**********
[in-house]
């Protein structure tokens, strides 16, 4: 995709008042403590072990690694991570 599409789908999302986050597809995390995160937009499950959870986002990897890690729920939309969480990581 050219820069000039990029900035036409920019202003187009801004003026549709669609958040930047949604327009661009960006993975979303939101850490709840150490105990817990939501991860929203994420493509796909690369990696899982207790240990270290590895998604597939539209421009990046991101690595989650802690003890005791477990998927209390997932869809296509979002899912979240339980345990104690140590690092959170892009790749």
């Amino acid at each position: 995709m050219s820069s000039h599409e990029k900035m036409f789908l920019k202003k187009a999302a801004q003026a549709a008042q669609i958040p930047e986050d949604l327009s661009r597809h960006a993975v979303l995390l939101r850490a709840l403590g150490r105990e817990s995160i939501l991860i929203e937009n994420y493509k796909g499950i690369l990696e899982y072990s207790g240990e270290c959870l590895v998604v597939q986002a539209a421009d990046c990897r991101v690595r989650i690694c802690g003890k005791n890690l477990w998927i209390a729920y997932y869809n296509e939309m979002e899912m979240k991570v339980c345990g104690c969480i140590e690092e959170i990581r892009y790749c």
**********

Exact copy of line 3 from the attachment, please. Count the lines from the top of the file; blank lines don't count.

């Amino acid at each position: 995709m050219s820069s000039h599409e990029k900035m036409f789908l920019k202003k187009a999302a801004q003026a549709a008042q669609i958040p930047e986050d949604l327009s661009r597809h960006a993975v979303l995390l939101r850490a709840l403590g150490r105990e817990s995160i939501l991860i929203e937009n994420y493509k796909g499950i690369l990696e899982y072990s207790g240990e270290c959870l590895v998604v597939q986002a539209a421009d990046c990897r991101v690595r989650i690694c802690g003890k005791n890690l477990w998927i209390a729920y997932y869809n296509e939309m979002e899912m979240k991570v339980c345990g104690c969480i140590e690092e959170i990581r892009y790749c």